Turn the election's in 2014 to a "2A Revolution". It will serve as a 1994 refresher not to "infringe" on our Second Amendment. We know who they are now.........SEND 'EM HOME. Our success in this will be proportional to how hard we work to make it happen.

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    Distinguished Member Array ripley16's Avatar
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    The problem I see with the tiny NAA revolvers is that they are single action, therefore fairly slow to shoot. During the only incident I'm aware of that one was used, the gun actually fell apart. Not my idea of reliability. I like little, totally concealed guns, they serve a purpose, just not that particular type.

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    VIP Member Array ccw9mm's Avatar
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    That "precursor" argument, IMO, is a precursor to disaster. If a situation isn't deadly in its severity, then we have no business drawing a deadly weapon. And if the goal is to stop the violence as soon as possible, why would a person want to have anything less than the best defense he's got at the moment, one's best shot at surviving the violence?

    To say nothing of the potential legal tangle that could be opened up, with that angle. "DA: Why did you pull that .22 on Mr. X?" "Defendant: Because I didn't feel the situation warranted my .45." Are you sure you'd want to hand the DA and Grand Jury a line of reasoning so obvious (even though, obviously, nobody in his right mind would want to say any such thing)?

    For me: If faced with deadly violence, I'm seeking to stop it as effectively and expeditiously as I can. For my money, the odds don't favor the least-capable, least-effective means at my disposal, when a situation has gone so far as to threaten my very life or the lives of my loved ones.
    bmcgilvray, NONAME762 and Snub44 like this.
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    Member Array Wannaxds's Avatar
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    *scratches head*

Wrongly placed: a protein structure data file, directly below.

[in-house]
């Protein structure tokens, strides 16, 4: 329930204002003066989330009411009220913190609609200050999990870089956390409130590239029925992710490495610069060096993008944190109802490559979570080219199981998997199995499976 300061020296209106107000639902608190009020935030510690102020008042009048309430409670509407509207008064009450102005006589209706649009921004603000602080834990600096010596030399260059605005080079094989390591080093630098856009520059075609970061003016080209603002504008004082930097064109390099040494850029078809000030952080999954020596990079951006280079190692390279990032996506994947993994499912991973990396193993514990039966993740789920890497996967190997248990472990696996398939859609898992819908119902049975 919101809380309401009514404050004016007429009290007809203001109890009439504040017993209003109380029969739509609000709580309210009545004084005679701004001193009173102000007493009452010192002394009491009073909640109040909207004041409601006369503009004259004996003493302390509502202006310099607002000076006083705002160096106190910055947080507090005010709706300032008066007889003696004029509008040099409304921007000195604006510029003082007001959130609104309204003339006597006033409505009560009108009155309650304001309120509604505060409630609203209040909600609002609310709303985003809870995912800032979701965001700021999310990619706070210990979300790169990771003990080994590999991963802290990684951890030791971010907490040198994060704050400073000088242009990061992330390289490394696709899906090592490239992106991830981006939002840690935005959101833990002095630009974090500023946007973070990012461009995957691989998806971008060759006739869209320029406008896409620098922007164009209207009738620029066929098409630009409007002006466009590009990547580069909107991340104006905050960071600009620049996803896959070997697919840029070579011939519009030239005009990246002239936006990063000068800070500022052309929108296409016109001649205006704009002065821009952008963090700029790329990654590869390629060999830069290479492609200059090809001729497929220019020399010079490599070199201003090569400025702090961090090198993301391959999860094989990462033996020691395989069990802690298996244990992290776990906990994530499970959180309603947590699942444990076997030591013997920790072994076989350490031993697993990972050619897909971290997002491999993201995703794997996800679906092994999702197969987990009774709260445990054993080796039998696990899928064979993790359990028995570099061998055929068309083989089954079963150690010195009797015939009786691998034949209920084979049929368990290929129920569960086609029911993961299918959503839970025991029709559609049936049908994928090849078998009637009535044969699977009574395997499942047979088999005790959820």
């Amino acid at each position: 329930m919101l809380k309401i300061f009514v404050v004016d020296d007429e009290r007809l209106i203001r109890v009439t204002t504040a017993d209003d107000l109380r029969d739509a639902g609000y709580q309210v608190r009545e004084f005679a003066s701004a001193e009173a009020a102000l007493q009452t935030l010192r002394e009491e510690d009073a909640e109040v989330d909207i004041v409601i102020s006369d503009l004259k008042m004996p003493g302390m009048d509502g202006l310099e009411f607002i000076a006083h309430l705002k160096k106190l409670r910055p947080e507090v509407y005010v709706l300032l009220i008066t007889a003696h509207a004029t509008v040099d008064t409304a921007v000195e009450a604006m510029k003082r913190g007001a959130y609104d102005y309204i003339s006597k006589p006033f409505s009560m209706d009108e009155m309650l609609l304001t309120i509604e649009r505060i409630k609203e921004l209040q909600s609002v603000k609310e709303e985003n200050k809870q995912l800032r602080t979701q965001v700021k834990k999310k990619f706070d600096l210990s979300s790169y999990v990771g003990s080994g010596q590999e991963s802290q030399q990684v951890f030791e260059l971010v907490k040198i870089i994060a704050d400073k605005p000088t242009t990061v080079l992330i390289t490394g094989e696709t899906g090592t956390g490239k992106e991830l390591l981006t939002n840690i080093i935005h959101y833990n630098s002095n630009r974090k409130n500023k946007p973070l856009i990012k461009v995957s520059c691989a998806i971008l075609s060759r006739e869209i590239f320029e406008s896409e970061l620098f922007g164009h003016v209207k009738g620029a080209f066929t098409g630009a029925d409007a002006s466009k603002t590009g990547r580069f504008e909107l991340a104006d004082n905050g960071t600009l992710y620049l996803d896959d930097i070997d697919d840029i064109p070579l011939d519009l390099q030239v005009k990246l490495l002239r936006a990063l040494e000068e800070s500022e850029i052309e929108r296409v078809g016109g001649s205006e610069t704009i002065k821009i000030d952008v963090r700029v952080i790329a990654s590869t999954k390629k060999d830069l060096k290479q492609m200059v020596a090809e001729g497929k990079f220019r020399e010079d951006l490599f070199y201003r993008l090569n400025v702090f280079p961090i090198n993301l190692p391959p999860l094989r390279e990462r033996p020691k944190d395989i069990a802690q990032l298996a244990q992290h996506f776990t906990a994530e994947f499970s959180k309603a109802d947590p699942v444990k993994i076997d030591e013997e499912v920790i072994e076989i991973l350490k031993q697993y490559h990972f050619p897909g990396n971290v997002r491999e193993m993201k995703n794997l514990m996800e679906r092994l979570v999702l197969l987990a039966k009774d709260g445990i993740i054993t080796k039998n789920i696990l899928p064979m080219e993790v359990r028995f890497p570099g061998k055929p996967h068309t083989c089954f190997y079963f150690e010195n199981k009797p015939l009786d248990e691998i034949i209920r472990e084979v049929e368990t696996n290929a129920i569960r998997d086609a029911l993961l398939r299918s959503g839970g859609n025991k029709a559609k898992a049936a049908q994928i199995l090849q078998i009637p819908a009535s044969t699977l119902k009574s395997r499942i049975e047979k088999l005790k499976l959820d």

If you have to pull your firearm, you shouldn't worry about "drawing attention" to yourself because that's going to happen anyway. If the BG is high on PCP or some stimulant, the .22 isn't going to do much to him, you need something bigger that you can end the situation faster with.
    ccw9mm likes this.

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    VIP Member Array NONAME762's Avatar
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    Here's how I look at it in the scenario you described. You've fired 5 to 7 rounds of 22LR. BG is on ground in pain squirming around. He seems to no longer be a threat to the OP. (If I had one) I would be calling 911 in a New York minute. Holding him at bay with the second gun while watching him like a hawk. When LE arrives follow their commands precisely. Good Luck.
    -------------------------------
    I carry a 1911 in 380 as my main. Sometimes I carry my Beretta 7+1 as a bug. If it were me I would deploy 380 1st then 22. At this stage in my life I need/require a lighter carry gun. I like the Ruger LCR w/Laser. It fits my hands well, the point shoot aspect is natural and it has the laser is the biggest draw for me. The out the door price w/1 box of 50R is $750. Unfortunately it may as well be 5 grand. I flat can't afford it. Looks like I'll be packing the 1911 for awhile longer. Hope this helps.
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    Distinguished Member Array BigStick's Avatar
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    I have a .22 that I stick in my pocket (in a holster) sometimes. I wouldn't discourage someone from carrying one, I just might recomend that they also have something bigger.

    But I can put 10 rounds center mass a lot faster than with my .40.
    sioux565 likes this.
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  16. #15
    VIP Member Array 10thmtn's Avatar
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    They now have one of these mini revolvers with a conventional swing-out cylinder. Seems like a fun, cool little piece...but...with the availability of small, light, flat .380 autos out there, I just don't see the point. Only exception would be for those who are recoil sensitive.
    BugDude likes this.